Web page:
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  • First Resorts: Pursuing Pleasure at Saratoga Springs, Newport & Coney Island
  • Scott C. Martin
First Resorts: Pursuing Pleasure at Saratoga Springs, Newport & Coney Island. By Jon Sterngass (Baltimore: Johns Hopkins University Press, 2001. ix plus 374 pp. 40.00).

First Resorts represents an admirable contribution to the growing body of scholarship on the history of American leisure, recreation and tourism. Jon Sterngass explores changes in nineteenth-century American ideas about travel, leisure, community and consumption by examining three of the nation’s most prominent resorts: Saratoga Springs, Newport, and Coney Island. Taking a page from Victor Turner and other historians of leisure, Sterngass depicts the three resorts as “liminal places, laboratories in which visitors could experiment with new or different ideas about the value of the work ethic, the significance of luxury in a democratic republic, the proper roles of men and women, and the relationship between community and privacy” (4). These resorts, Sterngass argues, were central to the development and growth of American culture, both popular and elite. Newport, the Springs, and Coney, in his view, “embodied variations of the collective ideal and functioned as virtual holy centers in a secular society; the pursuit of pleasure at their springs, beaches, and hotels elucidates numerous aspects of American life” (6). Even allowing for some hyperbole, First Resorts makes a good case for viewing the establishment, growth, and ultimate decline of these three leisure venues as indicative of larger trends in the emergence of America’s consumer society.

In three early chapters, Sterngass relates the origins of each resort. Visitors seeking health benefits from the mineral waters available at Saratoga Springs [End Page 1073] began appearing in the late eighteenth century. As trips to spas became fashionable in the early nineteenth century, the Springs’ promoters elbowed out local competition for guests such as Ballston Spa, and engaged in a building spree that would transform Saratoga from virtual wilderness to a premier tourist destination. In succeeding decades, steamboats and railroads made the Springs more accessible to elite urban pleasure seekers. While the promenading, flirting, and other amusements in which guests engaged seemed “to exist outside the market economy,” (31) Sterngass demonstrates that visitors sought not a respite from urban life, but an “intensified version of it,” (35) a “sanitized rusticity without muck or smells, a metropolis without ethnic, racial or religious riots” (36). Newport, by contrast, was a colonial town in decline by the late eighteenth century. Economic resurgence, a pleasant climate, and the lure of “distinctive ocean beaches” (55) rapidly changed Newport into a fashionable summer retreat for travelers from both the North and South. Large elegant hotels provided accommodations for guests who, like denizens of the Springs, viewed the wanderings of fashionable travelers as a quasi-religious experience, and the resorts themselves as “disenchanted pilgrimage sites.” (69). Coney Island’s rise to national attention began somewhat later in the century, and along a slightly different trajectory. Though Coney’s promoters constructed large resort hotels, and boasted the pleasures of its ocean beaches, they catered to a less fashionable, not to mention much larger, clientele than either of the other two resorts. Coney’s enormous hotels, though “direct imitations of those at Saratoga and Newport,” relied on a mass audience for their profitability, implying that “Coney Island was never developed to be a truly fashionable resort” (89). Moreover, the “cheap amusements” that sprang up to lure day trippers “ensured that the island would not become a resort exclusively for the wealthy” (92). Though very different at first glance, all three resorts provided opportunities for experimentation and self-definition through selective display of oneself and observation of others. Whatever the dissimilarities of Saratoga, Newport, and Coney Island, Sterngass argues, to “see and be seen defined life at mid-nineteenth-century resorts” (139).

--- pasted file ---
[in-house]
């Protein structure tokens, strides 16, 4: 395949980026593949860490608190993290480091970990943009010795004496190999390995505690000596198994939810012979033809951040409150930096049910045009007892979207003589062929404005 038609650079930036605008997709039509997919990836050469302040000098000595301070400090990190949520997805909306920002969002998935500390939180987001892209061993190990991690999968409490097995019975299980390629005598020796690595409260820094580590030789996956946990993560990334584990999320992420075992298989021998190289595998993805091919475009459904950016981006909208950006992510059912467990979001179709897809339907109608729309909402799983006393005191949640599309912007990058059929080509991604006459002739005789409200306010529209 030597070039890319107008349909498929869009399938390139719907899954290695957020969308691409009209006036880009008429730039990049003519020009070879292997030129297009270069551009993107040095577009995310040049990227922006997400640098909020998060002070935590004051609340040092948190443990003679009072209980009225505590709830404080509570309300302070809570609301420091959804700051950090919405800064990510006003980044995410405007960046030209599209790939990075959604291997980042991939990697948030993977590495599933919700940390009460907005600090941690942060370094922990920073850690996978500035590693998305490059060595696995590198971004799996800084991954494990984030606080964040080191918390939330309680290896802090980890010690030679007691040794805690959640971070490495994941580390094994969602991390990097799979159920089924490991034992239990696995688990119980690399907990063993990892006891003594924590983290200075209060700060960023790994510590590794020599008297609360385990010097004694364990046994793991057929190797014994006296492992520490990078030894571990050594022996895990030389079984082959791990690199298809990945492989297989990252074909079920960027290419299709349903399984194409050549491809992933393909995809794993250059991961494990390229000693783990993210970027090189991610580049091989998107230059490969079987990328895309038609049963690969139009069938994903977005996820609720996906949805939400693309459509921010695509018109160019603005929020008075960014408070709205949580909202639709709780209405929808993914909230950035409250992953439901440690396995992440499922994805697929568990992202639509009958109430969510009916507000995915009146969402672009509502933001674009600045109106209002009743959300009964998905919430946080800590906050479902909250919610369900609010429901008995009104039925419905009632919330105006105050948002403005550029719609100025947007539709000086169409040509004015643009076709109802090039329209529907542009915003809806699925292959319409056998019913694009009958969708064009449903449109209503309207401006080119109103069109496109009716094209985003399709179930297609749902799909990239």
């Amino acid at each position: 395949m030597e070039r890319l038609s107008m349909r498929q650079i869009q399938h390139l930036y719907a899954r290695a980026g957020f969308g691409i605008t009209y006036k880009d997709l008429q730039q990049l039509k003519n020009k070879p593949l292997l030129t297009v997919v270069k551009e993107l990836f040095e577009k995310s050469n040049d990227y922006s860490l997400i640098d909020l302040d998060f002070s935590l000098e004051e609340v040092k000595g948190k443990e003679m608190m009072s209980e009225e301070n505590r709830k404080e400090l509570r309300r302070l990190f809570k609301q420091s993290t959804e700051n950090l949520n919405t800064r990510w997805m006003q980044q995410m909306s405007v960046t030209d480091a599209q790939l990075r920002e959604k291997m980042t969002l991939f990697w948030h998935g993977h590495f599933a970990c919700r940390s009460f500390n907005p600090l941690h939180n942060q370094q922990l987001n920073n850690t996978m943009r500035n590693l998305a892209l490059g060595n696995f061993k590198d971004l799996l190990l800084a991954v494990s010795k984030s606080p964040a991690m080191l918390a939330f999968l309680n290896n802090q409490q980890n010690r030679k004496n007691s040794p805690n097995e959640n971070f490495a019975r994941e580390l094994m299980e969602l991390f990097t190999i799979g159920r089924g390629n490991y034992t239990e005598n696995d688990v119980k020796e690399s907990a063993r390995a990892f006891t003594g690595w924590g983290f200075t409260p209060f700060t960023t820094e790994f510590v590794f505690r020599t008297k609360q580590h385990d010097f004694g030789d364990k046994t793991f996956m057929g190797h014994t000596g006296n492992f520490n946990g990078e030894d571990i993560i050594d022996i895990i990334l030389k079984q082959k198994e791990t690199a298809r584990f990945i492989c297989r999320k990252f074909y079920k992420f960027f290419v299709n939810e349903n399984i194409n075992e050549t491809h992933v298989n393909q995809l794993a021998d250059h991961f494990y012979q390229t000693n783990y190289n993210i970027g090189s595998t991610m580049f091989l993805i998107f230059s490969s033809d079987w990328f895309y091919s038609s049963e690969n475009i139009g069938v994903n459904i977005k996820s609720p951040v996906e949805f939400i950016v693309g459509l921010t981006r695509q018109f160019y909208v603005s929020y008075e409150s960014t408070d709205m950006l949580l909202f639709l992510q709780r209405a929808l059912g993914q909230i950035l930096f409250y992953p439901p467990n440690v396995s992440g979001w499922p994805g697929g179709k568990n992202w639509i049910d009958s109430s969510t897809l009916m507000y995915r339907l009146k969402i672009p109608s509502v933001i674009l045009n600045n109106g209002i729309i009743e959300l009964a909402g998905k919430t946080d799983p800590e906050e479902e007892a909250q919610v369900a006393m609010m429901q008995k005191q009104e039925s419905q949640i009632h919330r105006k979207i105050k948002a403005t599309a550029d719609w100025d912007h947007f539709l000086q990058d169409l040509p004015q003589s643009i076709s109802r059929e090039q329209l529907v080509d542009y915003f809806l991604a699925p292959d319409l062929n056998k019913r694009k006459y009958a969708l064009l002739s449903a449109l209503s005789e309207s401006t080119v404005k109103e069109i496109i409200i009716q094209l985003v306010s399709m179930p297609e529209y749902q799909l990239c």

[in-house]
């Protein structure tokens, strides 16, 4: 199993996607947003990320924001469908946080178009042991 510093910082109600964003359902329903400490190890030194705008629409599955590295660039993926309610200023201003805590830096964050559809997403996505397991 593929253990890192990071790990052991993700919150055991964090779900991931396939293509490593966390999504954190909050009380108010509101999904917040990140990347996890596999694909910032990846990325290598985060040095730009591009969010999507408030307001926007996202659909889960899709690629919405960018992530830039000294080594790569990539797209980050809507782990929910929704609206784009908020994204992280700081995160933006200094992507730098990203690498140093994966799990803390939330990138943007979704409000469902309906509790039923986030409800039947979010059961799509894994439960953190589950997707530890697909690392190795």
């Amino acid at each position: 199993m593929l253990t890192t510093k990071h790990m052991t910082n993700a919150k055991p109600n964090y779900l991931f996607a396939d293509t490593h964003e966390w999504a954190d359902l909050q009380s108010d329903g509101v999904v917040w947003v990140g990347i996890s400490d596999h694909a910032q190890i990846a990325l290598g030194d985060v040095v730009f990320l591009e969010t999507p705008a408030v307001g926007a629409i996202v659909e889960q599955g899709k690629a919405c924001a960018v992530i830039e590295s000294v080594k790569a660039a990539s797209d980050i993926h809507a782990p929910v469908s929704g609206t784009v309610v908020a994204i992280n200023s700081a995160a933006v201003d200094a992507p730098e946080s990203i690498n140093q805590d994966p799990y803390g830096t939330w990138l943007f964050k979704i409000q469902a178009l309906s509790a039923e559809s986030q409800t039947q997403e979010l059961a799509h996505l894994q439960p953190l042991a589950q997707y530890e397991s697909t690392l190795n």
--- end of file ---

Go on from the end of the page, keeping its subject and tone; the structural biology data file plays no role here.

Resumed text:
In three subsequent chapters, Sterngass analyzes changes in each resort over the course of the century. Saratoga Springs commercialized, adding horseracing, casino gambling, and a thriving souvenir trade to the allure of its healthful mineral waters. Though Saratoga lost its status as the preeminent elite watering hole, it prospered nonetheless, epitomizing, in Sterngass’ view, an emerging American culture that elevated “consumption as the means of achieving felicity” (147). Newport...

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